I think I deserve to be at this table
Author’s note: This post is probably about two weeks later than it should have been. It took me a little while to get to write it. What can I say? I’m a busy man. In the article, I mention God a lot, and when I use pronouns to describe that particular deity, I capitalize them. Please don’t have a cow over it, it’s what I’m used to and I think it helps make the pronouns distinct from others.
Passover is, without a doubt, my favorite Jewish Holiday. Well… let’s clarify that. Since I started keeping Kosher to feel a cultural connection to the only roots I really have, the first two days of Passover are my favorite Jewish Holiday, the lack of beer in the following six days is annoying. But going back to the original point, Passover is my favorite Jewish Holiday, bar none. Chanukah, to be frank, is a bit of a bullshit holiday. It’s only gotten as big as it has due to its proximity to Christmas. There are interesting things about it, what most people don’t know is that it’s actually the celebration of a military victory, the Maccabees over the remnants of the Greek Empire in the second or first century BCE, but because Jews didn’t like celebrating a military victory, we decided to go for oil burning longer than it was supposed to. The big Jewish gift giving/party holiday is Purim, but my family never celebrated that. Rosh Hashanah was never a big family affair for us. It was a day when we’d go to Shul, listen to Torah and the Shofar (big smelly rams horn hollowed out into a crude brass instrument – well, it’s not brass, but it is played the same way). Sometimes, we’d get together with another family afterward, but it was never the affair that Passover is. And Yom Kipor? The whole holiday I spend waiting for the holiday to be over, and though I do generally enjoy the meal that follows, I don’t think I can give Yom Kipor the credit that as soon as the day is done I have a good time. Passover, on the other hand, is pretty fun. It’s like a big Jewish Thanksgiving. It’s a ceremonial meal where you sit around, get tipsy, tell a big story, and then have a good dinner. You ask me, it’s everything a holiday should be. … continue reading this entry.
As some of you may have seen, one of Lisa’s posts and one of mine have been nominated for inclusion into The Young Australian Skeptics Blog Anthology. I’d like to congratulate my fellow nominee, and say I’m very happy the two of us got noticed. I’ve been a writer for a while, but I’ve never been published in a real like… Book, so this is pretty cool. I’m really happy about it, and I imagine Lisa is too. The closest I’ve ever come to this is when, instead of writing his own article about Elliott Spitzer, a Boston Globe reporter decided to quote mine. There’s only one slight caveat… I’m not crazy about the article that’s been chosen. … continue reading this entry.
Photo from NASA
Yes ladies and gentleman, it’s that that we all love, time for Jake to dazzle you all with an anecdote where something uncomfortable happens to me and I do my best to twist it into something more universal about all us skeptics in general. Admit it, you’re excited. … continue reading this entry.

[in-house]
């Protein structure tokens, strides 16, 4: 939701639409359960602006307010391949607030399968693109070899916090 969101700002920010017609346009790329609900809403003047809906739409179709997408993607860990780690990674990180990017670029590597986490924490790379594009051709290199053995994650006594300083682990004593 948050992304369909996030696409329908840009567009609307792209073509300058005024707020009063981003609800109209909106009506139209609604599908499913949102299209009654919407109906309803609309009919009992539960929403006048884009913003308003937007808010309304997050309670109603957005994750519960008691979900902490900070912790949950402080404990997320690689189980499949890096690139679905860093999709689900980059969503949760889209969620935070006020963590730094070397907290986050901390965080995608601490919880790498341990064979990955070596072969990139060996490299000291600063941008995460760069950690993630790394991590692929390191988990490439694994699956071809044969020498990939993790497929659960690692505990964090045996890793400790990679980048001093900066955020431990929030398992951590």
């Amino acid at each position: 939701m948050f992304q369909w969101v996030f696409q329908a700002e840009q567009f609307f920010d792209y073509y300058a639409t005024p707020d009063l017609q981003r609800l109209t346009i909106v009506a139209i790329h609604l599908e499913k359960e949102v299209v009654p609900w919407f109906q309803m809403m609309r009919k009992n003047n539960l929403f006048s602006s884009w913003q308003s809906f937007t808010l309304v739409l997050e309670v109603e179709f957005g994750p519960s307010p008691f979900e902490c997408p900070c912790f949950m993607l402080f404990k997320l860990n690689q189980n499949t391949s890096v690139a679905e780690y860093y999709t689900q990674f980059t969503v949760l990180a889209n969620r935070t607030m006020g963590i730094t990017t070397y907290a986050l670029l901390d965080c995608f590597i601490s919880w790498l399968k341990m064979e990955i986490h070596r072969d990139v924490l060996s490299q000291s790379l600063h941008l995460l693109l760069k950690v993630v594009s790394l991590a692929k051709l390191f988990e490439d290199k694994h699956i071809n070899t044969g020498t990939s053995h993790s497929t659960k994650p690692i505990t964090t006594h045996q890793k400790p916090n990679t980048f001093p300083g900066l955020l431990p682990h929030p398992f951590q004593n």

I’d like to make a few comments on Jake Dickerman’s piece about Michael De Dora’s recent talk concerning the relationship between skepticism and atheism. (A fuller version of my thinking on this topic can be found at Rationally Speaking). … continue reading this entry.
Enrapt audience at SkeptiCamp2009 (photo by Mitch Lampert)
Editor’s note: this is a rebuttal to The Quixotic Man, about De Dora’s talk, “Skepticism Includes Atheism (So Deal With It),” at SkeptiCamp NYC 2009. TQM’s post can be found here.
Jacob, it was nice meeting you at SkeptiCamp NYC 2009, and thanks for inviting me to join this back-and-forth about skepticism and atheism. We seem to agree on at least one thing, that the conversation is worth having. I tend to think we agree on more than just that, and that some of your “disagreements” with me, outlined in your post Monday, are actually due to poor communication work. I suppose the following will tell us if I’m correct. (On the topic of communication, I’d like to quickly thank Scott Stafiej, Michael Rosch, and Julia Galef for clearing up some of what I meant in their responses to your post. They did such a wonderful job I urge everyone to read their comments, because I can’t cover everything even in a 2,000-word essay).
Skepticism Includes Atheism (So Deal With It)
Let me briefly provide some background on my talk. … continue reading this entry.
Michael De Dora speaks about atheism and skepticism at Skepticamp NYC 2009.
[You can read Michael De Dora's response to this post here, and an additonal commentary by Massimo Pigliucci here.]
It is Sunday Night. I have just returned home from Skepticamp NYC. It’s been a long day, I may not be thinking my best, and right now I’m getting ready to piss off… I dunno, maybe half of you. Joy of joys. Let me go back a step. Right before we broke for lunch today, Michael De Dora Jr. gave a talk he called “Skepticism Includes Atheism (So Deal With It).” After the talk, I pulled Michael aside. “Hey Mike,” I said. “I’ve been writing for the Gotham Skeptic and, well I’m like the only person still writing two pieces a week (okay, sometimes Page does too…), and I’m really trying to find a way to only write one this week. So I’m going to write up why I think you’re totally wrong, and if you want, you can have my Thursday spot to refute everything I say.” He agreed.
I’m an idiot. I should have just found a way to turn some skeptical story into a dick joke. Oy.
This is always true, but sometimes, like right now, I feel it should be stated loud and clear. The views expressed here represent only me, Jake Dickerman. They are not representative of everyone who writes on the Gotham Skeptic or the NYC Skeptics in general.
Why Skeptics Don’t Have to be Atheists … continue reading this entry.